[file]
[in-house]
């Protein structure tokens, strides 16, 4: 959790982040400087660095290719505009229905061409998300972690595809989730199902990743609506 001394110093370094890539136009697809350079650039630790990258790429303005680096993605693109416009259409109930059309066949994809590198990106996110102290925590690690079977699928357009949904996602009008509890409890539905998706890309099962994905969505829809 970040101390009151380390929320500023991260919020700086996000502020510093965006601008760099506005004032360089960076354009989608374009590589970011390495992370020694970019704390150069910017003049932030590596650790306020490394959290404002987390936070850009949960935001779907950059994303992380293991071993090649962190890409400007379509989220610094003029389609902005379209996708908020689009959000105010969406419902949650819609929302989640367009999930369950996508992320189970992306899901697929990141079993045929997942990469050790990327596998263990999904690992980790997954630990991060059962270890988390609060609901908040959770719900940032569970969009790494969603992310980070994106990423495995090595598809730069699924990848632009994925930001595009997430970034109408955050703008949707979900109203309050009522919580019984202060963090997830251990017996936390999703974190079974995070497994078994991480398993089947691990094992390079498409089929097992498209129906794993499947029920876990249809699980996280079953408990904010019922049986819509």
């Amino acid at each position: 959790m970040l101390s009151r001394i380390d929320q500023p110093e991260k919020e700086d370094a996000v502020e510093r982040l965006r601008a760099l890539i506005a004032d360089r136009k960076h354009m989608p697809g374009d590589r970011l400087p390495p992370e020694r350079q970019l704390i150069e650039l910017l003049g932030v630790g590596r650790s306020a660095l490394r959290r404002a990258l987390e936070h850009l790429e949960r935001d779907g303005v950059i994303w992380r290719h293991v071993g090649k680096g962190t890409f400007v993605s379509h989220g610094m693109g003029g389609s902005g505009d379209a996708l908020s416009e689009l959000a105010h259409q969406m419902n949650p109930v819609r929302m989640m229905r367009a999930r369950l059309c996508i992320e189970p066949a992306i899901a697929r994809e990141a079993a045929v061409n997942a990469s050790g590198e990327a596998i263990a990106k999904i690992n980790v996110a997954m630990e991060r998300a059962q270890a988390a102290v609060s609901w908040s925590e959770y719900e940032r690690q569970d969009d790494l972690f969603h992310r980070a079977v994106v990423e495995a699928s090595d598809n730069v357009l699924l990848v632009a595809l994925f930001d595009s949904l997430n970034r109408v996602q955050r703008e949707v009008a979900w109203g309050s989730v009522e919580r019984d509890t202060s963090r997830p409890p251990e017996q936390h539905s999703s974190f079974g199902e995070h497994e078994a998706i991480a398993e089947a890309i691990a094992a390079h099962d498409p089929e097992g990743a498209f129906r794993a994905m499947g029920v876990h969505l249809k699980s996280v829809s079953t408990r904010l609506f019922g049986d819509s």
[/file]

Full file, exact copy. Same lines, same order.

[in-house]
């Protein structure tokens, strides 16, 4: 959790982040400087660095290719505009229905061409998300972690595809989730199902990743609506 001394110093370094890539136009697809350079650039630790990258790429303005680096993605693109416009259409109930059309066949994809590198990106996110102290925590690690079977699928357009949904996602009008509890409890539905998706890309099962994905969505829809 970040101390009151380390929320500023991260919020700086996000502020510093965006601008760099506005004032360089960076354009989608374009590589970011390495992370020694970019704390150069910017003049932030590596650790306020490394959290404002987390936070850009949960935001779907950059994303992380293991071993090649962190890409400007379509989220610094003029389609902005379209996708908020689009959000105010969406419902949650819609929302989640367009999930369950996508992320189970992306899901697929990141079993045929997942990469050790990327596998263990999904690992980790997954630990991060059962270890988390609060609901908040959770719900940032569970969009790494969603992310980070994106990423495995090595598809730069699924990848632009994925930001595009997430970034109408955050703008949707979900109203309050009522919580019984202060963090997830251990017996936390999703974190079974995070497994078994991480398993089947691990094992390079498409089929097992498209129906794993499947029920876990249809699980996280079953408990904010019922049986819509």
């Amino acid at each position: 959790m970040l101390s009151r001394i380390d929320q500023p110093e991260k919020e700086d370094a996000v502020e510093r982040l965006r601008a760099l890539i506005a004032d360089r136009k960076h354009m989608p697809g374009d590589r970011l400087p390495p992370e020694r350079q970019l704390i150069e650039l910017l003049g932030v630790g590596r650790s306020a660095l490394r959290r404002a990258l987390e936070h850009l790429e949960r935001d779907g303005v950059i994303w992380r290719h293991v071993g090649k680096g962190t890409f400007v993605s379509h989220g610094m693109g003029g389609s902005g505009d379209a996708l908020s416009e689009l959000a105010h259409q969406m419902n949650p109930v819609r929302m989640m229905r367009a999930r369950l059309c996508i992320e189970p066949a992306i899901a697929r994809e990141a079993a045929v061409n997942a990469s050790g590198e990327a596998i263990a990106k999904i690992n980790v996110a997954m630990e991060r998300a059962q270890a988390a102290v609060s609901w908040s925590e959770y719900e940032r690690q569970d969009d790494l972690f969603h992310r980070a079977v994106v990423e495995a699928s090595d598809n730069v357009l699924l990848v632009a595809l994925f930001d595009s949904l997430n970034r109408v996602q955050r703008e949707v009008a979900w109203g309050s989730v009522e919580r019984d509890t202060s963090r997830p409890p251990e017996q936390h539905s999703s974190f079974g199902e995070h497994e078994a998706i991480a398993e089947a890309i691990a094992a390079h099962d498409p089929e097992g990743a498209f129906r794993a994905m499947g029920v876990h969505l249809k699980s996280v829809s079953t408990r904010l609506f019922g049986d819509s």